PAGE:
During the persecution of the Christians, ordered by the Roman Emperor Diocoetian, which extended even to Britain, a Christian priest fleeing for his life, came to the house of a pagan named Alban, living in Verulam. Alban gave shelter to the fugitive, hiding him for several weeks and was so struck by the beauty of the religion he preached and practised that he was converted to Christianity.
After some time the Roman Governor of Verulam learnt that the priest was in Alban’s house and he sent soldiers to arrest him. Alban changed clothes with the priest and, having sent him away secretly, then gave himself up to the soldiers, who brought him to the Governor.
The Governor was very angry when he found that the prisoner was not the man he was searching for and demanded of Alban, “What is your name and race?” Alban replied, “How does my family concern you? Know that I am a Christian and bound by the laws of Christ.” “I demand to know your name,” said the Governor. “My parents named me Alban and I worship and adore the living and true God who created all things, and His Son, the Lord Christ.” This reply so incensed the Governor that he ordered Alban to be flogged, hoping to shake his constancy of heart, but when he saw that Alban could not be made to denounce God, he ordered him to be beheaded immediatly.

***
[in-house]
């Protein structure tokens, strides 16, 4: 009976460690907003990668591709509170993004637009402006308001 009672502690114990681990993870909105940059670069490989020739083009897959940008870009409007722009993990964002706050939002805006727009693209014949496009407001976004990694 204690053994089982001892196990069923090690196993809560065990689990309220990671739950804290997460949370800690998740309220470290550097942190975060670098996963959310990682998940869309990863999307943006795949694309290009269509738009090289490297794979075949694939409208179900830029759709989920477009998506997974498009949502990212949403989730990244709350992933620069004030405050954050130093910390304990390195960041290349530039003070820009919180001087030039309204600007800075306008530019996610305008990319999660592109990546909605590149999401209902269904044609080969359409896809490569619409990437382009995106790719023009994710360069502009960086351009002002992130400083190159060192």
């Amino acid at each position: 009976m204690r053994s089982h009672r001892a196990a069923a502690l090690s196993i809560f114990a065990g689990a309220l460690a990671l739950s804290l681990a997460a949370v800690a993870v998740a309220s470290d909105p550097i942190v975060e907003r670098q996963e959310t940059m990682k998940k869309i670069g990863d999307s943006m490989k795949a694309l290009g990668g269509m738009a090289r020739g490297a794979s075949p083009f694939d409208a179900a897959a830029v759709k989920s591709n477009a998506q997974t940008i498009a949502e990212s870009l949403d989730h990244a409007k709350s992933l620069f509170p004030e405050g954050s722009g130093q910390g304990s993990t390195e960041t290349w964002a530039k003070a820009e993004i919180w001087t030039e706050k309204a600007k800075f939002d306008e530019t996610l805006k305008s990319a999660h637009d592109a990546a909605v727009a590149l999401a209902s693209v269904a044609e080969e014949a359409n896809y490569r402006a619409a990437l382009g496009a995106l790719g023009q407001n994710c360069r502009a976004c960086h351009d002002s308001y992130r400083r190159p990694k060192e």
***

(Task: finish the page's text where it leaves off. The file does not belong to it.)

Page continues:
Alban was led away by the soldiers and a great crowd of people followed them to the place of execution. This was a hill, whose sides sloped gently down from the plain and were covered with many kinds of wild flowers, their beauty providing a worthy place for the Martyr’s death. there at the summit Alban met his death with gallantry and received the crown of life which God has promised to those who love him
By whose grace and power your holy Martyr Alban
triumphed over suffering and was faithful unto his death:
strengthen us with your grace,
that we may endure reproach and persecution
and faithfully bear witness to the name
Jesus Christ, your Son, Our Lord,
who lives and reigns with you,
in the unity of the Holy Spirit,
one God, now and for ever.
Note: The Statue of St Alban stood for nearly 100 years in a nitch on the front of the Rectory. When the Diocese of Chelmsford decided to sell the building, Denes Hitel, who was a chuchwarden at the time, moved fast to save the statue for the church. The statue now stands in the church and plays a central part in our Patronal festival.